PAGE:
WOULD YOU FEEL SICK FOR A YEAR TO DOUBLE YOUR SALARY THE NEXT?
When comparing interventions, sometimes there will be a clear ‘winner’ in terms of happiness, but often you will have to make trade-offs between it and other metrics. For example, one intervention might double somebody’s income for a year, whereas another, with the same amount of resources, would prevent a year of blindness. Which is better? There’s no objective answer to this (yet), but a good interim solution is to think about your own personal trade-offs. Look at the example questions below and come up with your own to figure out what your personal trade-offs between health, happiness, and income would be. Money to Health Trade-off Examples: (All of these examples are of health issues that score around 0.5 DALYs, so you can calculate your DALY to income trade-off with these numbers. Make sure to measure income based on how much your income increases relatively, not absolutely, as happiness increases for every doubling of income, not per every dollar increased linearly).
How much extra money would you have to be paid to live with Parkinson’s disease for a year?
How much money would you pay to not live with AIDS for a year?
If you had to have your legs amputated for the last year of your life, where otherwise you’d be in perfect health, how much extra money would you have to spend to make up for the loss?
Is income a useful metric?
Money is a means to an end, not an end in and of itself. It is a known fact that money does not guarantee happiness, as countless stories of celebrities and billionaires can attest to. In fact, you would be forgiven for believing the frequently recited maxim that “money doesn’t buy happiness.” However, that statement is too simplistic. The literature suggests that the relationship between income and life satisfaction is one of diminishing returns ( p.3, p.4, p.10, p.12) . In other words, an increase in income is correlated with an increase in life satisfaction, but that increase gets smaller and smaller the richer you get. A nice heuristic to use is doubling income increases subjective well-being by one point out of ten (p.7). So, the poorer you are, the more earning extra income matters to your happiness. For example, if you are struggling to feed your family on $300 a year, and you get a job that pays $600 a year, allowing you to never go to sleep hungry, this will change your day-to-day well-being substantially. However, if you’re already making $70,000 a year, and then you get a small bonus, bringing your total annual income to $70,300, this will have virtually no impact on your happiness whatsoever. This might be why the expression is so common in the developed world, because most people are at a level of wealth where adding to it does not substantially affect them.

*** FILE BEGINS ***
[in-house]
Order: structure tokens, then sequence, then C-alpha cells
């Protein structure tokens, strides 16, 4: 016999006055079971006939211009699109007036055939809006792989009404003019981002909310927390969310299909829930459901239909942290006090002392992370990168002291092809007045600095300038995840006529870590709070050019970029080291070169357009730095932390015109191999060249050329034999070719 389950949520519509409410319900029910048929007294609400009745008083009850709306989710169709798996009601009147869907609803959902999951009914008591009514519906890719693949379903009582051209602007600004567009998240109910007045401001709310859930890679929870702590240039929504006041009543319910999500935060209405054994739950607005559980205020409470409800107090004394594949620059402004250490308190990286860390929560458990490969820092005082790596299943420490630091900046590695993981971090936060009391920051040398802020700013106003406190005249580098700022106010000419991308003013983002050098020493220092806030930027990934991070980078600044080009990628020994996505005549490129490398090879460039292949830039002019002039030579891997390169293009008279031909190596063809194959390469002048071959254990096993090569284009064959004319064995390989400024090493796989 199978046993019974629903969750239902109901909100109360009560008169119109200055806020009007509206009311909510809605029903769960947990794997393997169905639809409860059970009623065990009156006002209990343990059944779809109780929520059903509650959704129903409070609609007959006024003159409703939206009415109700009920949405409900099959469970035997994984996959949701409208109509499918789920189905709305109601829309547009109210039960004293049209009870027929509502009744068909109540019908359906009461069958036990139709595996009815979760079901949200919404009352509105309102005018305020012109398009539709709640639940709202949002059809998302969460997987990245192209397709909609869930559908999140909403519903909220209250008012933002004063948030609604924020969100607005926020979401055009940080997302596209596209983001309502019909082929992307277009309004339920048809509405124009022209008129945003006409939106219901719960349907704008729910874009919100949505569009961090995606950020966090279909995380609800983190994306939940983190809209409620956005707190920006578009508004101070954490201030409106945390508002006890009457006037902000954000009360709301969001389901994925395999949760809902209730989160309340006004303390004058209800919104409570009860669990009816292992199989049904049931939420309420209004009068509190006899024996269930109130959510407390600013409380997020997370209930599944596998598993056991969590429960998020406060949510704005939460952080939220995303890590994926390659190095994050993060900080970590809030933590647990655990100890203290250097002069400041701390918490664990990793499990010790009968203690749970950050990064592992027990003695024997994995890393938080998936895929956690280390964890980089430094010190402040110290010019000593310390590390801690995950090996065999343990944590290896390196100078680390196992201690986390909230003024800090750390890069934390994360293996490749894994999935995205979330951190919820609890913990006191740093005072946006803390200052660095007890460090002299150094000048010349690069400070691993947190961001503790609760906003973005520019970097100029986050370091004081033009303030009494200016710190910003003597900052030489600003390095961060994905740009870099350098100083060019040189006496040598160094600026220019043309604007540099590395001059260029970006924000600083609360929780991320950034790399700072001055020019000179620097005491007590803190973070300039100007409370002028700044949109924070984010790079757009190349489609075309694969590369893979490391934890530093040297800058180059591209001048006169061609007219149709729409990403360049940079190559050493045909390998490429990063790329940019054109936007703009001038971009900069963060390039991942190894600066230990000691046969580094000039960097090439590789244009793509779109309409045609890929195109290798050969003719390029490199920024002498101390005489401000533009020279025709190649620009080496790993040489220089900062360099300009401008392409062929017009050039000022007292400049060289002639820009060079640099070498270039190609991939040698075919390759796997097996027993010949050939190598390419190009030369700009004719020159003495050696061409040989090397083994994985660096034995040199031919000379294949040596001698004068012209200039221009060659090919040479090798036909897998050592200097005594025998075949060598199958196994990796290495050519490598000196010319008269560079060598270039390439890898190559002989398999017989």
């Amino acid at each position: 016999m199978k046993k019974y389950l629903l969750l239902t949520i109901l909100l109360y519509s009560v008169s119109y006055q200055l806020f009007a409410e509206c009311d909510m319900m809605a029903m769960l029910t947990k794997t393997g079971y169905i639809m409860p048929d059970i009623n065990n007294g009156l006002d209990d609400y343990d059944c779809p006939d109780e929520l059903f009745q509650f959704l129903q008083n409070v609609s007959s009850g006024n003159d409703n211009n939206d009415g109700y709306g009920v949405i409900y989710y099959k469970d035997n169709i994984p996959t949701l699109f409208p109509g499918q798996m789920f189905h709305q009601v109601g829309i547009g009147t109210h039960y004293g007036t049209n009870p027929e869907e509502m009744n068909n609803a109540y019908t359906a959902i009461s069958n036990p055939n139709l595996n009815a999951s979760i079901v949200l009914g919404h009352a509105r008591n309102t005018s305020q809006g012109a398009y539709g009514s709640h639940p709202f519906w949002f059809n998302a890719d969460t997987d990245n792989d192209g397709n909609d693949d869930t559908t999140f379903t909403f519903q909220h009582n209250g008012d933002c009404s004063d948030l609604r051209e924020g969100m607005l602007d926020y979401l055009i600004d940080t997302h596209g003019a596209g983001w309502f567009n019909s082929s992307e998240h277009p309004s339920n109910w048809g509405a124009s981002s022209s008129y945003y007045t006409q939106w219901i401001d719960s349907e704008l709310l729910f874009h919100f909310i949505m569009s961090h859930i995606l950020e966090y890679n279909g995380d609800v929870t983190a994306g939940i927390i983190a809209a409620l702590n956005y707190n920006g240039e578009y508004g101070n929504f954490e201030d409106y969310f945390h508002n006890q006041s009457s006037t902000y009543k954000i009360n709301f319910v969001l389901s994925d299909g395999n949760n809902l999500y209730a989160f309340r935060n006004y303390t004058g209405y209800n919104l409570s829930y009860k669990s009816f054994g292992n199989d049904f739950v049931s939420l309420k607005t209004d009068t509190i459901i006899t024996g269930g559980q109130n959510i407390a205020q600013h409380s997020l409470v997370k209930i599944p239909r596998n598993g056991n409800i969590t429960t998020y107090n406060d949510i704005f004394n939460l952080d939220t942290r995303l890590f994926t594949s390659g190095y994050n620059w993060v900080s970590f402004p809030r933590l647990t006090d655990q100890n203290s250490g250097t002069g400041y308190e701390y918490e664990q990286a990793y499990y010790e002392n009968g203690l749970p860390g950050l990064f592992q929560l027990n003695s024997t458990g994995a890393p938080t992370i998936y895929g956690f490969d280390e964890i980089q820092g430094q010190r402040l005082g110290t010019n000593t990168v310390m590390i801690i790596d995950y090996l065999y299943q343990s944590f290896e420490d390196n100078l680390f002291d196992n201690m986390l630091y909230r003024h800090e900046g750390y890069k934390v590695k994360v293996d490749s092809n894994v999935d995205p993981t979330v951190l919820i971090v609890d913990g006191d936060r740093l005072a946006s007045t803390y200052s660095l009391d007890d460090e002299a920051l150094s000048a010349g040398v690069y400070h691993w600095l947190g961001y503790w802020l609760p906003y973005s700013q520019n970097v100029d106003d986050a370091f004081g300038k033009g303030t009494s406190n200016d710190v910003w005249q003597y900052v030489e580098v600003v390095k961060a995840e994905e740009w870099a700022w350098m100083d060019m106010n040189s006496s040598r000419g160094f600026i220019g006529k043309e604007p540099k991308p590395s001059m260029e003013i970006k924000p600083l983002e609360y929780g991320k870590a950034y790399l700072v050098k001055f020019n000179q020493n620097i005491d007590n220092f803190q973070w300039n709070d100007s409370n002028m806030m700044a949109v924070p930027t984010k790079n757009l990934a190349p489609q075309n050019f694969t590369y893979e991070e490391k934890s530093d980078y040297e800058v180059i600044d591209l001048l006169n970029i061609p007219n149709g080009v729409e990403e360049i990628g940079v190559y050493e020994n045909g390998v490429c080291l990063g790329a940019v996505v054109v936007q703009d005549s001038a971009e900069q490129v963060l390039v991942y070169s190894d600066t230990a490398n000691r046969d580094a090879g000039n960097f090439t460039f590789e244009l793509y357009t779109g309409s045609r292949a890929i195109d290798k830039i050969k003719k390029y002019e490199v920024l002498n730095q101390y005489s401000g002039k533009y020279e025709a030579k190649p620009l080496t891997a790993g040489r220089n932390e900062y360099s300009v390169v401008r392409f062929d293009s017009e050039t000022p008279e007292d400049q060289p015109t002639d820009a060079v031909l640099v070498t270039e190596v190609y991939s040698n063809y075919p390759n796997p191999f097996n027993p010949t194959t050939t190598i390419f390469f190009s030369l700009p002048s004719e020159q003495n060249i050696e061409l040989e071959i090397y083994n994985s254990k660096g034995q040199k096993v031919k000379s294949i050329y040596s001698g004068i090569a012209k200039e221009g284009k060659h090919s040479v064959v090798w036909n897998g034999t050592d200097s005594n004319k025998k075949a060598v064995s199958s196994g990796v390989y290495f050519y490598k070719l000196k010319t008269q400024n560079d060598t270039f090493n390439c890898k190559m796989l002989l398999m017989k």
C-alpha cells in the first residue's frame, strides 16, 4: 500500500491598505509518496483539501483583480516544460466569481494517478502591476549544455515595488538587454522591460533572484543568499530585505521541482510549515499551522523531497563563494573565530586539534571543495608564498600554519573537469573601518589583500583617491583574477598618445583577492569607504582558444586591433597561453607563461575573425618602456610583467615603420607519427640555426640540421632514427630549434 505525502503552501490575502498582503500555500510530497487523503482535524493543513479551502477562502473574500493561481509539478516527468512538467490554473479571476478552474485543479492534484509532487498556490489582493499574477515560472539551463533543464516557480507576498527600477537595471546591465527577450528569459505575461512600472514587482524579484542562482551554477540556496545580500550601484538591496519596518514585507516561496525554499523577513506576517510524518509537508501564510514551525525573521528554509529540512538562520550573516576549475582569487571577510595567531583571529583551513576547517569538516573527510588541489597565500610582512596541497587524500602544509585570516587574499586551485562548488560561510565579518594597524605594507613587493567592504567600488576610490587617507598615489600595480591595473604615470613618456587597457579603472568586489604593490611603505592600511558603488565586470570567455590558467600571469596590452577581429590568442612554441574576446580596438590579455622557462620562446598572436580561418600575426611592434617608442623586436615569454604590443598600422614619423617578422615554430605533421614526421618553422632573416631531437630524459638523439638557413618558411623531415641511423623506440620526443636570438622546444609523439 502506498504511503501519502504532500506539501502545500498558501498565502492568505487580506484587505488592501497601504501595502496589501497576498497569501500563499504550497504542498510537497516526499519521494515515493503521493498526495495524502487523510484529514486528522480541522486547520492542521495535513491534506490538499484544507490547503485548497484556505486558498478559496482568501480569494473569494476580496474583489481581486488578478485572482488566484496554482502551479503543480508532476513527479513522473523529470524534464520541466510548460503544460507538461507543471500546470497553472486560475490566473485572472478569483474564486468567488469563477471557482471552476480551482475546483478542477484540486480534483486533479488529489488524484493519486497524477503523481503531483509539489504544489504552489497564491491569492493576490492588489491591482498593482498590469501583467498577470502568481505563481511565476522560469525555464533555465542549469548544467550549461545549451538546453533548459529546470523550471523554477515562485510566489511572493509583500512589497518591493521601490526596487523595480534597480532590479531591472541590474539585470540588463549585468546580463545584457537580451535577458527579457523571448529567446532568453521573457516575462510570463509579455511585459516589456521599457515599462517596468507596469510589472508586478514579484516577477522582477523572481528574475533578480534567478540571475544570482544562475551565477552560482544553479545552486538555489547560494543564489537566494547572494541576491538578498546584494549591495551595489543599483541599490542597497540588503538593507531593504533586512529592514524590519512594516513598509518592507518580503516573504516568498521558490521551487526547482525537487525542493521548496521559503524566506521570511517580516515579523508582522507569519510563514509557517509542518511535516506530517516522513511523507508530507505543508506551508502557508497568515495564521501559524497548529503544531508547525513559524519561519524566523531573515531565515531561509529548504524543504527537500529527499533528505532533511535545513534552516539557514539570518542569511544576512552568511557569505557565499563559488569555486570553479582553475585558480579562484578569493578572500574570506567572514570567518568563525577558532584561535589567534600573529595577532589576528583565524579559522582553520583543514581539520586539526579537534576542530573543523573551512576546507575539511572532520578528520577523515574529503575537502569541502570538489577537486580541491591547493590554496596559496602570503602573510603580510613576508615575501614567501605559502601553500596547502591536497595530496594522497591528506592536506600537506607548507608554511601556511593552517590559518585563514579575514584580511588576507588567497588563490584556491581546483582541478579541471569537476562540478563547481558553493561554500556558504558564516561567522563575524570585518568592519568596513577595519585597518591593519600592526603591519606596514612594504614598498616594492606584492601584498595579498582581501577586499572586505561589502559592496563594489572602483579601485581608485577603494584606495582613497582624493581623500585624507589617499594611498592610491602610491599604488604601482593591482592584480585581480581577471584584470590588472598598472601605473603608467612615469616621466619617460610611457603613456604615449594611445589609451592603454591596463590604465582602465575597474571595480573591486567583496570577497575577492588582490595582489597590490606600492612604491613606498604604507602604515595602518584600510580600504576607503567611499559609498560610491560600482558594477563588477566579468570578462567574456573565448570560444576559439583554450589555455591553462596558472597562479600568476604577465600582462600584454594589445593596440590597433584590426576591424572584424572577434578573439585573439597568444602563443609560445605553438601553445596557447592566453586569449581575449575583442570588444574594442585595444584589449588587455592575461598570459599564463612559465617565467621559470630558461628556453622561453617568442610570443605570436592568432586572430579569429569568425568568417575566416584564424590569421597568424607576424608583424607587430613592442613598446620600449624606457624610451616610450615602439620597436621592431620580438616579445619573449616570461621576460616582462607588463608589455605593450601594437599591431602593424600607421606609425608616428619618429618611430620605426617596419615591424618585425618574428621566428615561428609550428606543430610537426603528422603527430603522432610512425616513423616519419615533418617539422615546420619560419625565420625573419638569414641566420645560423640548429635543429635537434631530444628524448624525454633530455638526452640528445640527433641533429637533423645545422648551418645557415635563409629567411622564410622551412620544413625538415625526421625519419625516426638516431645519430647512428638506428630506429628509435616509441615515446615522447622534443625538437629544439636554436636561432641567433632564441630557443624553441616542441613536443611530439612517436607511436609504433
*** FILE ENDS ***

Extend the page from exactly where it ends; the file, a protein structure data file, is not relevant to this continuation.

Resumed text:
In summary, absolute income is not a good metric, but a relative increase compared to baseline is. It has flaws like all of the others, but is a metric well correlated with well-being.
Is education a useful metric?
Is education an inherent good?
Many charities decide to focus on increasing the number of years of school kids attend. But why is education useful? Most people don’t stop to think about why they value education or what’s the underlying reason why they spend years in the classroom. If you ask someone why they think high-schoolers should finish school, they might say “getting a high school diploma allows you to go to college,” which just begs the question.